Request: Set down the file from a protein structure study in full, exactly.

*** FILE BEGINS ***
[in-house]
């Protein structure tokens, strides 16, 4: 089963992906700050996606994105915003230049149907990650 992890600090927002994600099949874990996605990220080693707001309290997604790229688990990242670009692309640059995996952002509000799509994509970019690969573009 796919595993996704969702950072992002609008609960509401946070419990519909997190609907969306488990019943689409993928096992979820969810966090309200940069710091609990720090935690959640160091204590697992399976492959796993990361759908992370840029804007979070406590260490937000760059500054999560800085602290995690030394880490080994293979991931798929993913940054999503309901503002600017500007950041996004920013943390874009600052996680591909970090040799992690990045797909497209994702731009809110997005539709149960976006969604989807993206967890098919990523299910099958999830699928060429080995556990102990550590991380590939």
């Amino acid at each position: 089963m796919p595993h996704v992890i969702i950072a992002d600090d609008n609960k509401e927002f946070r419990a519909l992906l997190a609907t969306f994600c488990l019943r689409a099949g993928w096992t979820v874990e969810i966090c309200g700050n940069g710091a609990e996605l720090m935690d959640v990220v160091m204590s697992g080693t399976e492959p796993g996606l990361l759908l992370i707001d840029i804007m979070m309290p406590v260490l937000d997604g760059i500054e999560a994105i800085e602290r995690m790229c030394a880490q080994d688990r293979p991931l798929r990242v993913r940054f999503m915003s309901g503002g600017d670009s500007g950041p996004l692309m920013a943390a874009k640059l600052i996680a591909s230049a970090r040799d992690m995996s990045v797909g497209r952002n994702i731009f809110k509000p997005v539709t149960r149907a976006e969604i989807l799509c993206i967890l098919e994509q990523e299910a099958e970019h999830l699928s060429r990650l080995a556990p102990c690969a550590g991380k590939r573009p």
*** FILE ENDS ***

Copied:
[in-house]
């Protein structure tokens, strides 16, 4: 089963992906700050996606994105915003230049149907990650 992890600090927002994600099949874990996605990220080693707001309290997604790229688990990242670009692309640059995996952002509000799509994509970019690969573009 796919595993996704969702950072992002609008609960509401946070419990519909997190609907969306488990019943689409993928096992979820969810966090309200940069710091609990720090935690959640160091204590697992399976492959796993990361759908992370840029804007979070406590260490937000760059500054999560800085602290995690030394880490080994293979991931798929993913940054999503309901503002600017500007950041996004920013943390874009600052996680591909970090040799992690990045797909497209994702731009809110997005539709149960976006969604989807993206967890098919990523299910099958999830699928060429080995556990102990550590991380590939």
């Amino acid at each position: 089963m796919p595993h996704v992890i969702i950072a992002d600090d609008n609960k509401e927002f946070r419990a519909l992906l997190a609907t969306f994600c488990l019943r689409a099949g993928w096992t979820v874990e969810i966090c309200g700050n940069g710091a609990e996605l720090m935690d959640v990220v160091m204590s697992g080693t399976e492959p796993g996606l990361l759908l992370i707001d840029i804007m979070m309290p406590v260490l937000d997604g760059i500054e999560a994105i800085e602290r995690m790229c030394a880490q080994d688990r293979p991931l798929r990242v993913r940054f999503m915003s309901g503002g600017d670009s500007g950041p996004l692309m920013a943390a874009k640059l600052i996680a591909s230049a970090r040799d992690m995996s990045v797909g497209r952002n994702i731009f809110k509000p997005v539709t149960r149907a976006e969604i989807l799509c993206i967890l098919e994509q990523e299910a099958e970019h999830l699928s060429r990650l080995a556990p102990c690969a550590g991380k590939r573009p």